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I really don’t like “push” reminders. When I’m in the middle of doing something and I get a text or a pop-up from my calendar or an app (or both), reminding me that I should be doing something else. . .

Kinda annoying.

Like your dad reminding you to get up and get dressed for school. Or you’re watching your favorite show and your mom barges in and reminds you to finish your homework.

Yeah, that kind of annoying.

I still use reminders, but I’m thinking about turning them off for everything except appointments (and maybe for those, too.)

What’s the alternative? To do what I do every day for all of my tasks:

In the morning (or the night before if I remember to do it–hmmm, maybe I need a reminder for this. . .), I go through my calendar and task list and my projects and decide what I’m going to work on that day, and put this on a “Today” list.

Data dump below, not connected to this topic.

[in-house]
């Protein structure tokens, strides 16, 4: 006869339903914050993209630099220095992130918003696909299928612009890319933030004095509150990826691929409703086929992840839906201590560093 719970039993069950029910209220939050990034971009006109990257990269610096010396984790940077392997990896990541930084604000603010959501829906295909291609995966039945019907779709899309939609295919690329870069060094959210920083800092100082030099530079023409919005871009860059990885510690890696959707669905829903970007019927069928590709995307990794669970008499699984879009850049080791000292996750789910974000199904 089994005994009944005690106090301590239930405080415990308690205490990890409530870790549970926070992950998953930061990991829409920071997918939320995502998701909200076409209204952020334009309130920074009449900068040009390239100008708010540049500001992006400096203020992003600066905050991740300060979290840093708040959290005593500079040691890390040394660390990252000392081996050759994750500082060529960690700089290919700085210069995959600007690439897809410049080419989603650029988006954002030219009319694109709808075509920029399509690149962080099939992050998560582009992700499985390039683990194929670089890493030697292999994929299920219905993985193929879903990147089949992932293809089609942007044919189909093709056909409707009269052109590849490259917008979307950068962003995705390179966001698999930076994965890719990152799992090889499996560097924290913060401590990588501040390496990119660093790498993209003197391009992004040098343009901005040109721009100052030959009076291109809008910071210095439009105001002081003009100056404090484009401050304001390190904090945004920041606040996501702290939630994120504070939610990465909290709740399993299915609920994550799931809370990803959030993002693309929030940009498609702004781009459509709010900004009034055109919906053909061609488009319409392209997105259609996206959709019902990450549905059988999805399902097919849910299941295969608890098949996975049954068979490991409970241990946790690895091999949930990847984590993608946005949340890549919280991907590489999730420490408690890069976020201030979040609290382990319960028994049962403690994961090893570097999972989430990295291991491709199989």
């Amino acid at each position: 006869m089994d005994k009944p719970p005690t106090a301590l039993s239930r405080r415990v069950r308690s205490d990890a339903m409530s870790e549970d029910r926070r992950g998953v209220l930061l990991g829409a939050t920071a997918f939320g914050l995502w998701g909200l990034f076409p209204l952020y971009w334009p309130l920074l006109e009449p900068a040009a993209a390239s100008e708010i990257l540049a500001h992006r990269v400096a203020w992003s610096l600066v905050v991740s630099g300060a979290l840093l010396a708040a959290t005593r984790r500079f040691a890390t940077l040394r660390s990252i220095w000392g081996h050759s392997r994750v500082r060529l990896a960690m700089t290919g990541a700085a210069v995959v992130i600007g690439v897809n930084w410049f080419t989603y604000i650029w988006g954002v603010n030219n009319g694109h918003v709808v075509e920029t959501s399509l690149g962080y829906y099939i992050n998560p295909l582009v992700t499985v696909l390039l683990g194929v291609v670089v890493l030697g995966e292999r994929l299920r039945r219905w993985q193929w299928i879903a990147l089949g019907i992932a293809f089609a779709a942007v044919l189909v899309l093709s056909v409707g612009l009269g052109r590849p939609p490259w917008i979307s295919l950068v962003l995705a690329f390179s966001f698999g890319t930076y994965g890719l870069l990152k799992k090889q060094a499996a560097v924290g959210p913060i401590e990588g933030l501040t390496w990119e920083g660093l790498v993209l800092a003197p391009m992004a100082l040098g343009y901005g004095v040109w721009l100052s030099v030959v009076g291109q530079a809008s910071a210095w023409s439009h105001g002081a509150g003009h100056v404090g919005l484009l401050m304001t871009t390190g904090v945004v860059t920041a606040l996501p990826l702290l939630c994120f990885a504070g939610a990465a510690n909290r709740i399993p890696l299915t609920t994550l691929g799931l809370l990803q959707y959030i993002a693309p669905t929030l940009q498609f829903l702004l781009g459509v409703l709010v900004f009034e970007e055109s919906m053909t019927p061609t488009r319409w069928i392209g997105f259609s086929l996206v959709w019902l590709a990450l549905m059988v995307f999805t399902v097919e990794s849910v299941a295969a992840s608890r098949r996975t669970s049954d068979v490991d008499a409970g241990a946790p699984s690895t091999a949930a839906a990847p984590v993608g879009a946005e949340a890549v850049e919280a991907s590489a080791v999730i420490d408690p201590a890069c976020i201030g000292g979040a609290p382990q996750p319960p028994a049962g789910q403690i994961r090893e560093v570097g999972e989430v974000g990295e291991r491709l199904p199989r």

I usually have 3 to 5 items on the list. Today, I have 7 tasks on the list. Some days, I have only one or two.

Once I have my “Today” list, I close up everything else and keep that one list in front of me. Keeping it visible is the only reminder I need. If I go out, I have that list available to me on my phone.

If I finish my list and I want to do more, my “next” list is always nearby, but not in front of me.

One list, no distractions or interruptions.

It’s a digital version of what I used to do in my law practice with file folders. I’d make a stack of what I needed to work on that day, start at the top and work my way through it.

I also had a desk calendar to see the day’s appointments.

No annoying reminders.

Yes, my secretary would remind me if I forgot something, but only if I forgot something (which I usually didn’t).